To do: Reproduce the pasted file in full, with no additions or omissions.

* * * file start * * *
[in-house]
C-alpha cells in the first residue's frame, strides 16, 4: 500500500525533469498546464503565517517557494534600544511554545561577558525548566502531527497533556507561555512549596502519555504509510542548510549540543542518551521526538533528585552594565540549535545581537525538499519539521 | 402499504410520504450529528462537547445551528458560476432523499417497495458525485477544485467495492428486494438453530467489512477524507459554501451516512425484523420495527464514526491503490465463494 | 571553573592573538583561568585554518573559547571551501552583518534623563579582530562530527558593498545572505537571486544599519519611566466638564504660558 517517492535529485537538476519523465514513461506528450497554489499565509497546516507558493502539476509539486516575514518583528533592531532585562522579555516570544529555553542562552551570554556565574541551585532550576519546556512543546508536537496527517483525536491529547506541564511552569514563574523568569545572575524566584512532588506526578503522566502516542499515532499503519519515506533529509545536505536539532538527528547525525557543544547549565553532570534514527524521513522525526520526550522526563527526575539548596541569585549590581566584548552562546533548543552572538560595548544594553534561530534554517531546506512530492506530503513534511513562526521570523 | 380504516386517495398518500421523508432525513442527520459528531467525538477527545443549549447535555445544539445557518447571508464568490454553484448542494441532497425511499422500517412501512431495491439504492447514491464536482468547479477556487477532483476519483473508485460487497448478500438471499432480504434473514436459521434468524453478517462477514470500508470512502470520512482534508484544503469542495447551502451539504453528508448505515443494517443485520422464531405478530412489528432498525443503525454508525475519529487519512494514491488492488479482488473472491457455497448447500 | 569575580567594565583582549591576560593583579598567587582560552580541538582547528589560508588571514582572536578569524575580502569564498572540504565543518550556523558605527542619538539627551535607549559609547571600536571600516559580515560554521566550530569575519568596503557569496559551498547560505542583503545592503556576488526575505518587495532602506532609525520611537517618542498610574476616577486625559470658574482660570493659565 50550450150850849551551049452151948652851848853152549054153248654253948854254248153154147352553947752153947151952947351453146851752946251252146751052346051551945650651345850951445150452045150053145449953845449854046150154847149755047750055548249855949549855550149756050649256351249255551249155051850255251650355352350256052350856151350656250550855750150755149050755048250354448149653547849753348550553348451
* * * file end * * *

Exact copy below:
[in-house]
C-alpha cells in the first residue's frame, strides 16, 4: 500500500525533469498546464503565517517557494534600544511554545561577558525548566502531527497533556507561555512549596502519555504509510542548510549540543542518551521526538533528585552594565540549535545581537525538499519539521 | 402499504410520504450529528462537547445551528458560476432523499417497495458525485477544485467495492428486494438453530467489512477524507459554501451516512425484523420495527464514526491503490465463494 | 571553573592573538583561568585554518573559547571551501552583518534623563579582530562530527558593498545572505537571486544599519519611566466638564504660558 517517492535529485537538476519523465514513461506528450497554489499565509497546516507558493502539476509539486516575514518583528533592531532585562522579555516570544529555553542562552551570554556565574541551585532550576519546556512543546508536537496527517483525536491529547506541564511552569514563574523568569545572575524566584512532588506526578503522566502516542499515532499503519519515506533529509545536505536539532538527528547525525557543544547549565553532570534514527524521513522525526520526550522526563527526575539548596541569585549590581566584548552562546533548543552572538560595548544594553534561530534554517531546506512530492506530503513534511513562526521570523 | 380504516386517495398518500421523508432525513442527520459528531467525538477527545443549549447535555445544539445557518447571508464568490454553484448542494441532497425511499422500517412501512431495491439504492447514491464536482468547479477556487477532483476519483473508485460487497448478500438471499432480504434473514436459521434468524453478517462477514470500508470512502470520512482534508484544503469542495447551502451539504453528508448505515443494517443485520422464531405478530412489528432498525443503525454508525475519529487519512494514491488492488479482488473472491457455497448447500 | 569575580567594565583582549591576560593583579598567587582560552580541538582547528589560508588571514582572536578569524575580502569564498572540504565543518550556523558605527542619538539627551535607549559609547571600536571600516559580515560554521566550530569575519568596503557569496559551498547560505542583503545592503556576488526575505518587495532602506532609525520611537517618542498610574476616577486625559470658574482660570493659565 50550450150850849551551049452151948652851848853152549054153248654253948854254248153154147352553947752153947151952947351453146851752946251252146751052346051551945650651345850951445150452045150053145449953845449854046150154847149755047750055548249855949549855550149756050649256351249255551249155051850255251650355352350256052350856151350656250550855750150755149050755048250354448149653547849753348550553348451